George M. Johnson: What Getting My Book Banned Taught Me About Telling Your Truth

"I have more books to write and more stories to dismantle this system. And I’ll be damned if anyone denies my right to write them."
George M. Johnson
George M. Johnson
Illustration: Chris McGonigal/HuffPost; Photo: Vincent Marc

It was sometime during 2019, before COVID turned the world upside down, that I had the first meeting with my publisher. Her team and I sat in a room around a table and discussed the strategy — the marketing and promotion, mostly — for dropping my first book, which I’d recently finished. I was truly living my dreams. Amid the excited conversation, something in my spirit told me to ask a question: “What happens if you need security at an event?” They all looked puzzled. One of them asked why I’d need that. “I know this book will be banned,” I replied. “I don’t know when or how widely, but I know that it will be.”

A report from PEN America this week showed that my book, having survived various criminal complaints, was the second-most banned in the United States, with bans in 29 school districts. States’ continued efforts to ban my work is not easy to wake up to daily. For the past year, there have been constant Google alerts, messages on social media from people calling me a “pedophile or groomer,” and other unsavory attempts to deny my story and the very existence of Black queer people everywhere. I never thought I would be at the center of a political issue moving into an election — nor should I ever have been.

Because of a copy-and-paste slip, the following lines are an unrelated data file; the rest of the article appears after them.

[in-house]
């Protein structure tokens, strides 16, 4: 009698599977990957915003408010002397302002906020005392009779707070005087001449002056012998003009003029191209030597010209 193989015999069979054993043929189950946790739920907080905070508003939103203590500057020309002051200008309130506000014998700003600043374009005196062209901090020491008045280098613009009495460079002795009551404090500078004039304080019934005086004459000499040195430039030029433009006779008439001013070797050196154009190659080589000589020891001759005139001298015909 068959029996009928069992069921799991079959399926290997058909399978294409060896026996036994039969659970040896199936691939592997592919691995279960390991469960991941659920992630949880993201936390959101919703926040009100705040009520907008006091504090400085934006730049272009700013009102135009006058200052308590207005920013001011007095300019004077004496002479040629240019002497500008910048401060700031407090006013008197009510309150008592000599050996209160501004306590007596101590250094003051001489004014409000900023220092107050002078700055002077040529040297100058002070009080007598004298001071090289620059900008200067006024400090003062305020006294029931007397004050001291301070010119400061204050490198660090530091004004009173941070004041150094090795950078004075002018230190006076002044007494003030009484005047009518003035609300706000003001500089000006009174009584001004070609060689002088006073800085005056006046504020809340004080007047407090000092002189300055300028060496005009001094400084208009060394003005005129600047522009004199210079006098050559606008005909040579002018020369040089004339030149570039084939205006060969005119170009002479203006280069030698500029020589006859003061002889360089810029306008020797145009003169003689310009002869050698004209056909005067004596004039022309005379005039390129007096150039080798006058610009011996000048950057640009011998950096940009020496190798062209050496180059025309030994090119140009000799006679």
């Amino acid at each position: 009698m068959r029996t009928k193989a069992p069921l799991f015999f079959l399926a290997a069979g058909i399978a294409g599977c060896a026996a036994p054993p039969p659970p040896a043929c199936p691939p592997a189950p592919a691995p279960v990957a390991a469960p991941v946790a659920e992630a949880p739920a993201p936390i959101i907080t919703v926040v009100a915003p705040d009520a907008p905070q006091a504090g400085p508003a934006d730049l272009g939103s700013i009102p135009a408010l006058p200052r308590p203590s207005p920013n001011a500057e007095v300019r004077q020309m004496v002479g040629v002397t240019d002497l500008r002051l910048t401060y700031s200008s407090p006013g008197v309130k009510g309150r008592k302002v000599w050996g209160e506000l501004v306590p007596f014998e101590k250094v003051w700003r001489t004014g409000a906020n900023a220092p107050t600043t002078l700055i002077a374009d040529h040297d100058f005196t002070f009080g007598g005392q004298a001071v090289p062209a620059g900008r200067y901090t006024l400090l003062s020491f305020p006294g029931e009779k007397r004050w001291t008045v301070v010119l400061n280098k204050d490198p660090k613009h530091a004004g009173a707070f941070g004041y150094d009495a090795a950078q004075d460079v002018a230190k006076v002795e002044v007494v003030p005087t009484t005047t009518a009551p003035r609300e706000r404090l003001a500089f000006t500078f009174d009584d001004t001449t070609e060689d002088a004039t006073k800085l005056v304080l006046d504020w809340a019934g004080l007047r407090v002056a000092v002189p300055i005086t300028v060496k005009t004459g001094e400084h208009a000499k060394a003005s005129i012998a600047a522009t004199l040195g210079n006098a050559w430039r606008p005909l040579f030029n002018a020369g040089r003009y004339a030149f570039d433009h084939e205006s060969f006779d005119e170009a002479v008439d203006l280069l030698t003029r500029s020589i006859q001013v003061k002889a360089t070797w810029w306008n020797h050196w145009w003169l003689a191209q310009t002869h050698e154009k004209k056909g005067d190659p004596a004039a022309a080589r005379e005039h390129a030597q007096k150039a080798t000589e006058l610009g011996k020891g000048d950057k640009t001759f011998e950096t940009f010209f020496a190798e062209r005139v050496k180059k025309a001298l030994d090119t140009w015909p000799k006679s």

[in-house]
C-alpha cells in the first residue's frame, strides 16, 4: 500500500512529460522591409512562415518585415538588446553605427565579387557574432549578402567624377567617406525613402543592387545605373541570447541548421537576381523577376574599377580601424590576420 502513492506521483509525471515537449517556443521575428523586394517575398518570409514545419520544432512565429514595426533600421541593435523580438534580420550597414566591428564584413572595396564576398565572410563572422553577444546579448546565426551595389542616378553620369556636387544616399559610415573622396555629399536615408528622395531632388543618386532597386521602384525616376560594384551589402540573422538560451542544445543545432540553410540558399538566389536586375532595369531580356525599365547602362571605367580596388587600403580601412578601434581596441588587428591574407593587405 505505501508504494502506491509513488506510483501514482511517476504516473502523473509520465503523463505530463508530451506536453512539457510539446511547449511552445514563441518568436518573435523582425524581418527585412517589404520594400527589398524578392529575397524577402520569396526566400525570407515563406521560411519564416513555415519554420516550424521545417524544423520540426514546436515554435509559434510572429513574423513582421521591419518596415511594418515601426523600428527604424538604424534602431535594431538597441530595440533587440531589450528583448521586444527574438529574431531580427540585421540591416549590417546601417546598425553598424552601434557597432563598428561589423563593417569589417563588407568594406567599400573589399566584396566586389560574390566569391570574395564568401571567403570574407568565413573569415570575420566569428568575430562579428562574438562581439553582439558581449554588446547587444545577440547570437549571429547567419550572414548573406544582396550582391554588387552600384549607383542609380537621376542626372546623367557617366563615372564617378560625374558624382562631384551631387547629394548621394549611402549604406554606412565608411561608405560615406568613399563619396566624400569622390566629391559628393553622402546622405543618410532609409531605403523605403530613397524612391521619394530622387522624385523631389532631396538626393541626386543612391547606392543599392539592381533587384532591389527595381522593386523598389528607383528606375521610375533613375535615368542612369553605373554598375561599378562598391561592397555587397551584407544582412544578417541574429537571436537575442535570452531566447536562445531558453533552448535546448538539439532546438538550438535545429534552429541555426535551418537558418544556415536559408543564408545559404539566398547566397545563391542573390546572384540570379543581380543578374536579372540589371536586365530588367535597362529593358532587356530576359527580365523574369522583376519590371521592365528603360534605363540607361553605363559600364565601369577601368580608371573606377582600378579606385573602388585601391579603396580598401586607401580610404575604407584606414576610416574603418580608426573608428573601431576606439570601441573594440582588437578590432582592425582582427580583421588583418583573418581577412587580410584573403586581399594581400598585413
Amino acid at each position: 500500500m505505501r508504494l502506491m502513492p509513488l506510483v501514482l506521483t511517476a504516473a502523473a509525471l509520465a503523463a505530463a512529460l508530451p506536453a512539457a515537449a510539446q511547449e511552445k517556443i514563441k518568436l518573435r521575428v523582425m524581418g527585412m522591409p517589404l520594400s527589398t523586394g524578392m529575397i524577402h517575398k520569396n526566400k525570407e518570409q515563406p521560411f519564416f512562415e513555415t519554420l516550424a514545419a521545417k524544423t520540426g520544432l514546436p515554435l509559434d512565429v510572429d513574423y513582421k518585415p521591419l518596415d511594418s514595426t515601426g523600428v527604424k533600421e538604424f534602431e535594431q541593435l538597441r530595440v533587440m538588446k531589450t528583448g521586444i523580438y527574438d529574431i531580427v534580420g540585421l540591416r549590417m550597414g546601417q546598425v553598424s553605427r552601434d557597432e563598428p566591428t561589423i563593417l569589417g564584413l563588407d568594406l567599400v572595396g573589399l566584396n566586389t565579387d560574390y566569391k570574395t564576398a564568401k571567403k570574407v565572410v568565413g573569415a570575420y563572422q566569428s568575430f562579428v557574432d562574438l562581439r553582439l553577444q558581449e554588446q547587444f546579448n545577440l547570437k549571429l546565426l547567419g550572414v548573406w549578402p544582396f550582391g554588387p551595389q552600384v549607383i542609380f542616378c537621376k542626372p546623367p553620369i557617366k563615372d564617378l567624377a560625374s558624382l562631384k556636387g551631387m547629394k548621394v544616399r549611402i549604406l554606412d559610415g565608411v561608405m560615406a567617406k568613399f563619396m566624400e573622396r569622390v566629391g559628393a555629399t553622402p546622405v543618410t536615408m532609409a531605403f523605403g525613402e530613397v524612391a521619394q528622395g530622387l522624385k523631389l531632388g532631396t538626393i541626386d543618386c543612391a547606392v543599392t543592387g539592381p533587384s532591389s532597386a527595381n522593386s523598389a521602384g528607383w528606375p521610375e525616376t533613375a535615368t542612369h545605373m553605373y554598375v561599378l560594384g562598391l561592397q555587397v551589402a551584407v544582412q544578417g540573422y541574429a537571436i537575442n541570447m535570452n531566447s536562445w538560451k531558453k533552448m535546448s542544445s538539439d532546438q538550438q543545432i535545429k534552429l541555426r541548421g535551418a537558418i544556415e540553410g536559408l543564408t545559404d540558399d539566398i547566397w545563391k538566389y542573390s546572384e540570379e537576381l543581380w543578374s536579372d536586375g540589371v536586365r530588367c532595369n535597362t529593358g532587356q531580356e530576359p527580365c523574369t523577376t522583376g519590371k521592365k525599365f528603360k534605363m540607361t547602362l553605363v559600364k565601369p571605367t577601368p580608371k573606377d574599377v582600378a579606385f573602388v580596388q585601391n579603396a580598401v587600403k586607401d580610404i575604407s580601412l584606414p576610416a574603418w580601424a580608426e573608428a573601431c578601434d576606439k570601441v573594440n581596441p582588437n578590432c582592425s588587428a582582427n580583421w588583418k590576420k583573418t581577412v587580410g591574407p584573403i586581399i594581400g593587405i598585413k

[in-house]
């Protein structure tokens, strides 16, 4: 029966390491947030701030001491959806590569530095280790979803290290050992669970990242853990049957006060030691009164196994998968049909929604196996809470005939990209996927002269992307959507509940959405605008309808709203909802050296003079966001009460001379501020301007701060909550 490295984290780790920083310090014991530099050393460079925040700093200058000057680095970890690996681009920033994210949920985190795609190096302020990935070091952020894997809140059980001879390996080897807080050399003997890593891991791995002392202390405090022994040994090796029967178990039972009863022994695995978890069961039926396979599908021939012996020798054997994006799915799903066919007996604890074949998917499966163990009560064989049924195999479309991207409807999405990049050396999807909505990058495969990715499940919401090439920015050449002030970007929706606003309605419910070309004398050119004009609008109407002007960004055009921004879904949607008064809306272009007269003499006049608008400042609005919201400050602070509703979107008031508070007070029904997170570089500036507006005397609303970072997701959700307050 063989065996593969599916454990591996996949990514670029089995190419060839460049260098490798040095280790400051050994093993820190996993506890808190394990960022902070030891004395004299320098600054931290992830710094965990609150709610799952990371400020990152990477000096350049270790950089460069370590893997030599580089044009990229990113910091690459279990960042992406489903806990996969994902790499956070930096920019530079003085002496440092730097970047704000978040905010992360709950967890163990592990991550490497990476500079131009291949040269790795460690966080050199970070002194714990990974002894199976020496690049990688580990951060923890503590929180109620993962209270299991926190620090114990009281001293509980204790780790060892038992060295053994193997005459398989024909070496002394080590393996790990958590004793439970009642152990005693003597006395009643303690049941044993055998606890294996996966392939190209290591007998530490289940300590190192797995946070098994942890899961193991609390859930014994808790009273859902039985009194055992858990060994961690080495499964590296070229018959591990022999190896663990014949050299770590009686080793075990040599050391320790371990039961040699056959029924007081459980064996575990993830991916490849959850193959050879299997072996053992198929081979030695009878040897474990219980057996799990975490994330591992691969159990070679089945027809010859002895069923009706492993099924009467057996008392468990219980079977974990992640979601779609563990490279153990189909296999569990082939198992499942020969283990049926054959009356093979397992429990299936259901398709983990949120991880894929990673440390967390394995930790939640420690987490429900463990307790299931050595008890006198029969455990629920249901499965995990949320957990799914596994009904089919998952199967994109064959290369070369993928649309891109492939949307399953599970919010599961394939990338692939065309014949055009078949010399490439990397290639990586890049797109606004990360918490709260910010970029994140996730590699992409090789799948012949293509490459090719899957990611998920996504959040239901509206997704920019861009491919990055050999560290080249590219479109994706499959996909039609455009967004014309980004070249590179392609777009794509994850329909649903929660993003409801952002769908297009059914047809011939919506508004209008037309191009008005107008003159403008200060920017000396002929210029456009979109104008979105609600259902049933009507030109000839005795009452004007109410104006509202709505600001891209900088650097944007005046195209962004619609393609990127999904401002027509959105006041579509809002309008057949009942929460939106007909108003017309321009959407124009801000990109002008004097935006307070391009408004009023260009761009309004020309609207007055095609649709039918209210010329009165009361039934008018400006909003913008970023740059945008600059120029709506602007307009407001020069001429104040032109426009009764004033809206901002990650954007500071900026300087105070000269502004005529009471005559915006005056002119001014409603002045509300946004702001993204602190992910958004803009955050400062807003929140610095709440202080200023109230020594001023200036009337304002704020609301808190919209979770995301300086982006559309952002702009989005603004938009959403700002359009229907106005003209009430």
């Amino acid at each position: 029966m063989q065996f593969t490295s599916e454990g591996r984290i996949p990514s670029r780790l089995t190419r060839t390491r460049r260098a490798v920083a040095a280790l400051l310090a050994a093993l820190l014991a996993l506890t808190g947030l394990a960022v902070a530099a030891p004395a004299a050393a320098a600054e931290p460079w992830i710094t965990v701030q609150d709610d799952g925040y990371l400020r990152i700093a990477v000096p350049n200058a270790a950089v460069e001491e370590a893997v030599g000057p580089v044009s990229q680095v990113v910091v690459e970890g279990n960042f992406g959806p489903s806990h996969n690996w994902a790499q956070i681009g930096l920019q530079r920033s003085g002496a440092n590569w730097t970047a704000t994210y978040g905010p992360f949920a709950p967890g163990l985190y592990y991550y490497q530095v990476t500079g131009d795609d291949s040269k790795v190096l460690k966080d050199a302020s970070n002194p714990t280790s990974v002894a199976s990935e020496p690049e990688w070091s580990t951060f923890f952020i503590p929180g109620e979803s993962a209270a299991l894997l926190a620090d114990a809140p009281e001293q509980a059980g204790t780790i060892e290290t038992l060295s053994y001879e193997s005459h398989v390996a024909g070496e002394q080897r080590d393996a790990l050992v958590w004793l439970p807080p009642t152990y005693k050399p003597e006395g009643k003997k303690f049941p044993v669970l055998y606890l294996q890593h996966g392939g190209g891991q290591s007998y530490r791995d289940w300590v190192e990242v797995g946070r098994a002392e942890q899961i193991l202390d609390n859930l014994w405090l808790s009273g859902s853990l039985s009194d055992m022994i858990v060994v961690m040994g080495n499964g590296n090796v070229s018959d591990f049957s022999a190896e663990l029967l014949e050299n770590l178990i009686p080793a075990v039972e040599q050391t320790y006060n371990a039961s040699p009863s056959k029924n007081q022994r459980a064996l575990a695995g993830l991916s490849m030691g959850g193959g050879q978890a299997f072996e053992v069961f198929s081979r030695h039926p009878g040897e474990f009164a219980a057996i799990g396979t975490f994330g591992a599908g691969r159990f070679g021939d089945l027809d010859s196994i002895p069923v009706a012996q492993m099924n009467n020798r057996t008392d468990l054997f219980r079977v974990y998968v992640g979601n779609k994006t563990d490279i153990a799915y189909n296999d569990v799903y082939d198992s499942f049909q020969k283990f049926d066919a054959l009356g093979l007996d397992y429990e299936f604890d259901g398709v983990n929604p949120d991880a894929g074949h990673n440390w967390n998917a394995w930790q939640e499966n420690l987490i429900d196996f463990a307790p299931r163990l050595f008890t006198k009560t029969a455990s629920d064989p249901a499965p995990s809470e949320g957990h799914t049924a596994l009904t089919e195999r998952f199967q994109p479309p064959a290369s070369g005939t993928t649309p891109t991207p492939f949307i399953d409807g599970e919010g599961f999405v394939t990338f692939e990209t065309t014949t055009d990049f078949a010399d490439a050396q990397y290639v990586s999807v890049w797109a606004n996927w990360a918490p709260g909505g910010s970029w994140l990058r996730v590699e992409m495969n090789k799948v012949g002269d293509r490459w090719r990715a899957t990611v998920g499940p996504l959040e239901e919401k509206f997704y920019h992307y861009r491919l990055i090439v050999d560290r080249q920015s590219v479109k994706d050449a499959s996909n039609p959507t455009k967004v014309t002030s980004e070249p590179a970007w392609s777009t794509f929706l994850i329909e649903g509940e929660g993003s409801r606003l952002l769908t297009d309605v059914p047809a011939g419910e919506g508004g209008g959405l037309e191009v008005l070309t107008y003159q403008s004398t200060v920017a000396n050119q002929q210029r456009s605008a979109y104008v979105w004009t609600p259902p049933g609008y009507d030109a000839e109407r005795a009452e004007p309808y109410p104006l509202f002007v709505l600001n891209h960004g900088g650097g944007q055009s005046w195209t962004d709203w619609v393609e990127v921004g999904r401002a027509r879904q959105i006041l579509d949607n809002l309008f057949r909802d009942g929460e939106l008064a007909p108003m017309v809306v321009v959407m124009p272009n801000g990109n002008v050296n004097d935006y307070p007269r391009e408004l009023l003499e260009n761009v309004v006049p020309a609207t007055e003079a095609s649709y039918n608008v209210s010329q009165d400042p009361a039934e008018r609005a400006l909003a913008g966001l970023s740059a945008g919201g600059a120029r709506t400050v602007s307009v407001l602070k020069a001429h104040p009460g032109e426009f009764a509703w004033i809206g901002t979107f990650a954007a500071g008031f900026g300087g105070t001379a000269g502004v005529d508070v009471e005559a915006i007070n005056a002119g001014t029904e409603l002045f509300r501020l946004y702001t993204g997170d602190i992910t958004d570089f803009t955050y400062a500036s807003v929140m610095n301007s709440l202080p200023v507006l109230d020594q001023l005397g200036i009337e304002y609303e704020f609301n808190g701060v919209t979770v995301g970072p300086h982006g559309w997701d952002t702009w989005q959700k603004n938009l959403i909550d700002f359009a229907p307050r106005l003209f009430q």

My book, “All Boys Aren’t Blue,” is a young adult memoir about my experience growing up Black and queer in America. In my story, I discuss growing up in a Black family who loved and affirmed me; the good, bad and ugly truths about what teens really deal with; and my journey through gender and social identity. My life was and still is full of joy, but also include some painful moments involving nonconsensual sex, as well as my experience with losing my virginity. Unfortunately, my sexual experiences have been deemed “an issue” — pornographic by some. To be clear, this book is for ages 14-18 and it contains truths that many of us have experienced and are healing from. People’s backlash, in all forms, is being used to disguise the real issue.

Books about our experience are not too “explicit” just because they discuss gender, race and other crucial topics that teen readers need to process as they learn about themselves and the world they live in. These bans are the product of a system that upholds an alternative history of the United States and the world we live in — and that’s dangerous to an impressionable teen. Queerness is not a monolith; it has, so far, existed through one main lens — white and patriarchal — and continues to erase or deny the painful history many of us in this country suffer through.